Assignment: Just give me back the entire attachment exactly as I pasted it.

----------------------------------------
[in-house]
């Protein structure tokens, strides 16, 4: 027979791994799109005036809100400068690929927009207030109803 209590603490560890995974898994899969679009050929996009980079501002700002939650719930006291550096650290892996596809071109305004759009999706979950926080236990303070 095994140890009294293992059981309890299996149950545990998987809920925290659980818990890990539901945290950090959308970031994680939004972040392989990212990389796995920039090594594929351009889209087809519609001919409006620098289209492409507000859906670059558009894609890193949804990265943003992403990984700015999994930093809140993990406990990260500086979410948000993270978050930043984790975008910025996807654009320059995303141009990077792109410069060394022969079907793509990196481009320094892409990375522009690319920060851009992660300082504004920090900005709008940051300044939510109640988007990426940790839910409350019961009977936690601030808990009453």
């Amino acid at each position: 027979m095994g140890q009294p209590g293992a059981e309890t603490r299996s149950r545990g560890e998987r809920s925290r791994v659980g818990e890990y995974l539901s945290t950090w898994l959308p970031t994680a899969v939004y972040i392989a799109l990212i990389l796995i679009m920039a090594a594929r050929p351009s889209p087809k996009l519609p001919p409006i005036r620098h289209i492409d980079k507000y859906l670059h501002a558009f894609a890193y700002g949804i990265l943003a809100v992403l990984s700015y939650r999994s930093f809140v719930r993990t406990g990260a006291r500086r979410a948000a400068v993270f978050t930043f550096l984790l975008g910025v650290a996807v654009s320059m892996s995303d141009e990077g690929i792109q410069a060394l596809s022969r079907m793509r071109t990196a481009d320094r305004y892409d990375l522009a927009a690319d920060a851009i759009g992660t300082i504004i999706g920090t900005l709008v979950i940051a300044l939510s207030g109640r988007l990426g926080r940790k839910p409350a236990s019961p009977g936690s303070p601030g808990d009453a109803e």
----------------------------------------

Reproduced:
[in-house]
């Protein structure tokens, strides 16, 4: 027979791994799109005036809100400068690929927009207030109803 209590603490560890995974898994899969679009050929996009980079501002700002939650719930006291550096650290892996596809071109305004759009999706979950926080236990303070 095994140890009294293992059981309890299996149950545990998987809920925290659980818990890990539901945290950090959308970031994680939004972040392989990212990389796995920039090594594929351009889209087809519609001919409006620098289209492409507000859906670059558009894609890193949804990265943003992403990984700015999994930093809140993990406990990260500086979410948000993270978050930043984790975008910025996807654009320059995303141009990077792109410069060394022969079907793509990196481009320094892409990375522009690319920060851009992660300082504004920090900005709008940051300044939510109640988007990426940790839910409350019961009977936690601030808990009453």
């Amino acid at each position: 027979m095994g140890q009294p209590g293992a059981e309890t603490r299996s149950r545990g560890e998987r809920s925290r791994v659980g818990e890990y995974l539901s945290t950090w898994l959308p970031t994680a899969v939004y972040i392989a799109l990212i990389l796995i679009m920039a090594a594929r050929p351009s889209p087809k996009l519609p001919p409006i005036r620098h289209i492409d980079k507000y859906l670059h501002a558009f894609a890193y700002g949804i990265l943003a809100v992403l990984s700015y939650r999994s930093f809140v719930r993990t406990g990260a006291r500086r979410a948000a400068v993270f978050t930043f550096l984790l975008g910025v650290a996807v654009s320059m892996s995303d141009e990077g690929i792109q410069a060394l596809s022969r079907m793509r071109t990196a481009d320094r305004y892409d990375l522009a927009a690319d920060a851009i759009g992660t300082i504004i999706g920090t900005l709008v979950i940051a300044l939510s207030g109640r988007l990426g926080r940790k839910p409350a236990s019961p009977g936690s303070p601030g808990d009453a109803e």